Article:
Ray Wilkins, Remembered
After the sad news of Ray Wilkins’ passing, RealSport reflect on his life and career.
Ray Wilkins, who captained Chelsea as a teenager and later played for Manchester United, Milan, Paris Saint-Germain and Rangers, has died at the age of 61 following a cardiac arrest.
There was a sense of disbelief and palpable sadness upon the news of his passing. The tributes were widespread and unanimous: Wilkins was respected and admired throughout the footballing community.
His former club Chelsea, where Wilkins’ career began, said they were “devastated to learn of the passing of our former player, captain and assistant coach.” They added: “Rest in peace, Ray, you will be dreadfully missed.”
As a player, Wilkins was an elegant and skillful midfielder. He was an aestheticist, a precocious talent while at Chelsea, clearly destined for a successful career.
A life at the very top
Having excelled with his boyhood club in London, Wilkins took his enviable ability elsewhere. Throughout the 1980s, first for Manchester United then Milan in Italy, he was at the top of the European game.
When he left Old Trafford in 1984, Wilkins had made over 150 appearances and been named as the supporters’ player of the season. He was popular everywhere, including at Milan, where he moved following his Manchester United exit and stayed for three years.
Not content to remain in England, Wilkins joined PSG in 1987 but left after just one season in France. Then it was to Scotland and Rangers, where he lifted the league title and cried after his last game for the club.
Wilkins was capped 84 times for England – only 13 players earned more – from 1976 to 1986. He played under Don Revie, Ron Greenwood and Bobby Robson, but was often utilised in a deeper role and was, to an extent, stifled.
Hitting the heights
Nevertheless, the 80s were the zenith of Wilkins’ playing career. It was a decade in which he had established himself as one of the country’s most talented footballers.
Yet he was always unassuming and unspectacular. There was an assumption that he lacked flamboyance or the imagination of some others of that era.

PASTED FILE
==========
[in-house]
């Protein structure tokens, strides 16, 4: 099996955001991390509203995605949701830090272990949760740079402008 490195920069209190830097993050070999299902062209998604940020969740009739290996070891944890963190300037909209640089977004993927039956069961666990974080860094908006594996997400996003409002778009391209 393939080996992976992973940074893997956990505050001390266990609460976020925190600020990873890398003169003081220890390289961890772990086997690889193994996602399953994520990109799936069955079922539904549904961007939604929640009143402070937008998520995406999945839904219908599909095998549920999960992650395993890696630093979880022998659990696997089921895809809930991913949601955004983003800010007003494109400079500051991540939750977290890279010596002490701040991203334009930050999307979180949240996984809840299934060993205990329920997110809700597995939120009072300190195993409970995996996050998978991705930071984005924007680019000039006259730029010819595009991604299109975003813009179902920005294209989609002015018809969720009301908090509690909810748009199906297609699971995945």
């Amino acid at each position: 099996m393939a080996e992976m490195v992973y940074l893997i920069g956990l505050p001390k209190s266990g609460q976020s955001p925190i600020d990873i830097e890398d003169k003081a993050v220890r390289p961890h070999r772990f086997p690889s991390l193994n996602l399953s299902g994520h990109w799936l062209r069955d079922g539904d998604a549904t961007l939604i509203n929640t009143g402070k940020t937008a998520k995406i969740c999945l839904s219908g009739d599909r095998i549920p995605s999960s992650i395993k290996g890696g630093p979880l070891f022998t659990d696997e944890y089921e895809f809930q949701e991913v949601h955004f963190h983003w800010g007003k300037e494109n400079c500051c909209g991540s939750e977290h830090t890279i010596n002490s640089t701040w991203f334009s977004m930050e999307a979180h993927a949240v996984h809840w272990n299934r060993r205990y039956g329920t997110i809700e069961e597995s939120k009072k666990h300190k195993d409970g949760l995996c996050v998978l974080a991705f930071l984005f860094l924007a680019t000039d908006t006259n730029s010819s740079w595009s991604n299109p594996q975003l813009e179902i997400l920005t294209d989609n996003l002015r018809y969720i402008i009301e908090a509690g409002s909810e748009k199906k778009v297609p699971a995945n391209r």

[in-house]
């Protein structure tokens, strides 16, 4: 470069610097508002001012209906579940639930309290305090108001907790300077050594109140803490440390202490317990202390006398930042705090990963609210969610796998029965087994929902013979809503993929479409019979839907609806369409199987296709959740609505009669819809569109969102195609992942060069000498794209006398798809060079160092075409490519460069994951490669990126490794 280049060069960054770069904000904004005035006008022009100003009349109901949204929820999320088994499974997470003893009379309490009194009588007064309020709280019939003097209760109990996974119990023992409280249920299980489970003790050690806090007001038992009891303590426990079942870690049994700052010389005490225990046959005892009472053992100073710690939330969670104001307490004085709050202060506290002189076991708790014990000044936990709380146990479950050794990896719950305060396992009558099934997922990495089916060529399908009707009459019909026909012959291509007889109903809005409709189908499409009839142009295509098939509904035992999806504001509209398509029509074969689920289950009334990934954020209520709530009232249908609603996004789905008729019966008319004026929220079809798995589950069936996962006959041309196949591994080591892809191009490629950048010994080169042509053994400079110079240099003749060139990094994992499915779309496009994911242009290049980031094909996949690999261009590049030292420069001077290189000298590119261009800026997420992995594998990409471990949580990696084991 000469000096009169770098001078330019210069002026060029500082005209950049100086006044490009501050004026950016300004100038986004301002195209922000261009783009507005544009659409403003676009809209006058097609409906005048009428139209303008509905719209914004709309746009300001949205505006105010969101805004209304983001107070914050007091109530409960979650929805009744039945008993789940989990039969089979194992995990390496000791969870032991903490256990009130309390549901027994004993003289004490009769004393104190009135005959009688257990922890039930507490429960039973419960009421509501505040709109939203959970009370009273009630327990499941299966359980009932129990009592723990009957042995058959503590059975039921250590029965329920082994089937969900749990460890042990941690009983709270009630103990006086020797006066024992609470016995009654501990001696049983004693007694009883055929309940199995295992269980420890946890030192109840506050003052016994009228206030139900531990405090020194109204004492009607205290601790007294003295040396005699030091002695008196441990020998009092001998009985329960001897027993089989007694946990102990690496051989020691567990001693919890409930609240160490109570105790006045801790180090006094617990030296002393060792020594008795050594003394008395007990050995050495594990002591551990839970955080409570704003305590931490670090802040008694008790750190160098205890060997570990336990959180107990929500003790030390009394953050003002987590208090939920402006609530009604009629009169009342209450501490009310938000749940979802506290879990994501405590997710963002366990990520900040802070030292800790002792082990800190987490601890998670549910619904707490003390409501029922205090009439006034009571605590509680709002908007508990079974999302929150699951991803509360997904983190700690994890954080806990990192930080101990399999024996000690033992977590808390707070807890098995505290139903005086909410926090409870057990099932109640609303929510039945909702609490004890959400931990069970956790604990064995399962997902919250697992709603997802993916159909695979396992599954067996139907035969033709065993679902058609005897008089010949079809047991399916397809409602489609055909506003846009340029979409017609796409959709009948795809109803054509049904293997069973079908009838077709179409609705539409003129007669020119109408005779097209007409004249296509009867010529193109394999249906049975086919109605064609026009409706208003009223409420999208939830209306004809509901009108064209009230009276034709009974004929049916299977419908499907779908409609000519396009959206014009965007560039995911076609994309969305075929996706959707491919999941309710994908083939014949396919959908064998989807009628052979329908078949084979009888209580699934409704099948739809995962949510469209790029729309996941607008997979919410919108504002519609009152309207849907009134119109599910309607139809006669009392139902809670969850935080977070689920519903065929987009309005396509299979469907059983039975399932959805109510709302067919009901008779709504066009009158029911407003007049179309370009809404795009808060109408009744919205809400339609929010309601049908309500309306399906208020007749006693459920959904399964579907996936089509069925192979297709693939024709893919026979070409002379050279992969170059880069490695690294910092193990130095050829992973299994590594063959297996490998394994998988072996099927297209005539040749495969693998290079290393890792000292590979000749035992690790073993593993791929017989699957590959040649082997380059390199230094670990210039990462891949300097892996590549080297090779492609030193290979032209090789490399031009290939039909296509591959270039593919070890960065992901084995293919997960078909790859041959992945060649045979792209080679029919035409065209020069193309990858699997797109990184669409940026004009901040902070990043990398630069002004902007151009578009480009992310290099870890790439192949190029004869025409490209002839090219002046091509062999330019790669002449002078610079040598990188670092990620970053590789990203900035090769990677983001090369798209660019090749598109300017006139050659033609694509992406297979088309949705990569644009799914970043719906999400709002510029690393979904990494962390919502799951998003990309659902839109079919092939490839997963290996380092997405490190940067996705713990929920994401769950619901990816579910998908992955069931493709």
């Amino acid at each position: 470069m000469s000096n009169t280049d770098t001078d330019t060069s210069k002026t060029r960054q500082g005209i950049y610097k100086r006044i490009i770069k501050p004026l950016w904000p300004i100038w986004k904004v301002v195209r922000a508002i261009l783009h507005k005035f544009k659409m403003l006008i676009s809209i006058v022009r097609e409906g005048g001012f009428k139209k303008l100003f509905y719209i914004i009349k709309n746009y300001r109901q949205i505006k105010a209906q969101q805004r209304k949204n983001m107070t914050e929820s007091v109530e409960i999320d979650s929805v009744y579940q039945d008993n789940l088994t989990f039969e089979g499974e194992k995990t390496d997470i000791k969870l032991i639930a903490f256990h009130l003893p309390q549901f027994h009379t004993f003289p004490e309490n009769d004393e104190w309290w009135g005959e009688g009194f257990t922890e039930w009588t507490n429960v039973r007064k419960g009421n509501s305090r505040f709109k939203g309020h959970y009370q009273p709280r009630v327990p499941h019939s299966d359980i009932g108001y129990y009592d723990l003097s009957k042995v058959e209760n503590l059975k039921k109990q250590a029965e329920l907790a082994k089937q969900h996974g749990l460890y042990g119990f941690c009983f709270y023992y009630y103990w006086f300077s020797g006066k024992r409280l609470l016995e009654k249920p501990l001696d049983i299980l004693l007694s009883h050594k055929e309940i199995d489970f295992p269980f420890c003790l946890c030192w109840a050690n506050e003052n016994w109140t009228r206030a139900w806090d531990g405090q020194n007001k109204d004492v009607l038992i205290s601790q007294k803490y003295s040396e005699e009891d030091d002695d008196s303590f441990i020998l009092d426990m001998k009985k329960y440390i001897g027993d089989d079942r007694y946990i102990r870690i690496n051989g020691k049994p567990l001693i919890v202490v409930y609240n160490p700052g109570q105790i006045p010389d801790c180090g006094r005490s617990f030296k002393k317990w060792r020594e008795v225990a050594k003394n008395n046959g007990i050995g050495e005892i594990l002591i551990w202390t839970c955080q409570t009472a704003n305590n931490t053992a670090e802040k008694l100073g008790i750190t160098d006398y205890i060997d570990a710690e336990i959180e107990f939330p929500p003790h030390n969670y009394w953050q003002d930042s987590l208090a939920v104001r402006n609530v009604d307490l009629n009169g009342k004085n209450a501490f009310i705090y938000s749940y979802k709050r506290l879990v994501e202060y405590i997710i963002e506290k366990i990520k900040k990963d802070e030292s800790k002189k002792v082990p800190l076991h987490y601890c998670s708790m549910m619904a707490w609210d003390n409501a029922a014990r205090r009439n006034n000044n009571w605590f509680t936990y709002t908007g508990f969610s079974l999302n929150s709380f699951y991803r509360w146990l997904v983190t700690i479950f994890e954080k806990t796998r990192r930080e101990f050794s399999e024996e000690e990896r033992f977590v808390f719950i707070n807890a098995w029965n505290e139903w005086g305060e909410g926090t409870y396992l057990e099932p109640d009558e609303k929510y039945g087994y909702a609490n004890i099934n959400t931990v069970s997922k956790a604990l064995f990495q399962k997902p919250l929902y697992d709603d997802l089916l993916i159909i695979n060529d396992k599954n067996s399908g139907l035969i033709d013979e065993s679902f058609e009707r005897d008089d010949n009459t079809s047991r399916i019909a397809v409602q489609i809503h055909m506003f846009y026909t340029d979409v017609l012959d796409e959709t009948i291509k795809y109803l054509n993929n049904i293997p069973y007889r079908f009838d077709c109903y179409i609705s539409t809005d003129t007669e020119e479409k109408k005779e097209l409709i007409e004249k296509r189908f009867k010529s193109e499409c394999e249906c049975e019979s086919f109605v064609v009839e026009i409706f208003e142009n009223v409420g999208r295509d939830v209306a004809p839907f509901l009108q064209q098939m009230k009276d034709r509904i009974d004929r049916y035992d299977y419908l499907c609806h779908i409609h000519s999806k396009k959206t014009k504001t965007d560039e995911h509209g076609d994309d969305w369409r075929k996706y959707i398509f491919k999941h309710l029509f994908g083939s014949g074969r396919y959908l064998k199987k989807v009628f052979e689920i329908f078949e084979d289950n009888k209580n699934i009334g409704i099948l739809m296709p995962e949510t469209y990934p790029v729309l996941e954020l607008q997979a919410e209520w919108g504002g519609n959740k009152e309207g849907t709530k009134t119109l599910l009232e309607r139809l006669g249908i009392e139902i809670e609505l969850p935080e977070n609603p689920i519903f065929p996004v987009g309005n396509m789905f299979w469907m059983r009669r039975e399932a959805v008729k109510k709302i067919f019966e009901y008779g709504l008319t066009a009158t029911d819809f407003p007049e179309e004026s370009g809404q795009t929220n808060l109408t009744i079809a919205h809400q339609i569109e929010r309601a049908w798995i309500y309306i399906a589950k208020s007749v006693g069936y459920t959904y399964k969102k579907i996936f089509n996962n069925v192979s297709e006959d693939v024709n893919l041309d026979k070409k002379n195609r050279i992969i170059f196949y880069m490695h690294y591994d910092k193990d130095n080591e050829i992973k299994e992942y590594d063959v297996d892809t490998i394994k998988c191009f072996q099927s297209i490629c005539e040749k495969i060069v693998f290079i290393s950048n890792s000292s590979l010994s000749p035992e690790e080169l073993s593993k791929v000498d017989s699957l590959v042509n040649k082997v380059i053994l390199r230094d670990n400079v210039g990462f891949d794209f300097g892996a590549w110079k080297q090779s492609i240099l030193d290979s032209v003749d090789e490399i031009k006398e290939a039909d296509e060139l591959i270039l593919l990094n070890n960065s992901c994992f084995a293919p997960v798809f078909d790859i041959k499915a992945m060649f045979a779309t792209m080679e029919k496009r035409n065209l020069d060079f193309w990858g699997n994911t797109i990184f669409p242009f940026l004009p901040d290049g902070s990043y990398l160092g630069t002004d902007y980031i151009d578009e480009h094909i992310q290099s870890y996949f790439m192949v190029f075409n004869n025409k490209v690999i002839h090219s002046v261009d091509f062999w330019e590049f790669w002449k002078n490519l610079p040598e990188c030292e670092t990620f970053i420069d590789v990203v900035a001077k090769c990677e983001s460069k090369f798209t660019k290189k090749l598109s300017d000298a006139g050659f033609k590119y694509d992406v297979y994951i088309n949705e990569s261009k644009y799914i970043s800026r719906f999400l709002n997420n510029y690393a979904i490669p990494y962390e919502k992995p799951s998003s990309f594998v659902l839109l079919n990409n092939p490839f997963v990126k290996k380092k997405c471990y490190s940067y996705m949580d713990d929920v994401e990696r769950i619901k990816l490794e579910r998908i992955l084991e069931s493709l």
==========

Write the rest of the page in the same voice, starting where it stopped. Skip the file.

He was nicknamed “The Crab” by his manager at Manchester United, Ron Atkinson, for his perceived tendency to scuttle sideways with the ball, laying it off to teammates.
It was a nickname that belied Wilkins’ ability on the ball. He did not score many goals but those he did were often memorable: a left-footed effort against Brighton in the 1983 FA Cup Final for Manchester United stands out.
The consummate professional
Wilkins, having passed his peak years, was content to see out the 90s with a number of less reputable clubs. He dropped down the divisions and played for QPR, Crystal Palace, Wycombe Wanderers, Hibernian, Millwall and Leyton Orient. By the end, he had made close to 700 career appearances.
Wilkins took his experience as a player into his coaching career. He first took charge at QPR, who he guided to the heights of eighth in the Premier League. A relegation followed and he moved on to Fulham.
It was at Chelsea, though, where Wilkins enjoyed his most success. He was a reliable assistant to Gianluca Vialli, Luiz Felipe Scolari and Carlo Ancelotti, and with the latter secured a league and cup double in 2009/10.
“Ray is one of those select few, always present, noble in spirit, a real blue-blood,” Ancelotti later wrote in his autobiography. “Chelsea flows in his veins.”
In his later years, Wilkins turned his attention to punditry. He did not shy away from voicing his opinions – and on occasion they were unpopular – but there was never any sense of conceit or self-importance.
Into the twilight
Wilkins suffered from ulcerative colitis and required a double heart bypass operation last year. He had been treated at St George’s Hospital in London when he passed away on Wednesday.
“Deeply saddened to hear that Ray Wilkins has passed away. A wonderful footballer and a delightful man. It was a pleasure to have played alongside him with England,” wrote Gary Lineker. “No teammate was more helpful and supportive. I’ll be forever grateful.”
Wilkins approach to football, and indeed life, was refreshing. His philosophy, encapsulated in a 1999 interview, was simple: “I don’t find being considerate – and trying to help people – a weakness.”
Amongst the plethora of tributes the prevailing sentiment was that Wilkins was a humble, courteous and affable man. That, more than anything else, is what matters most.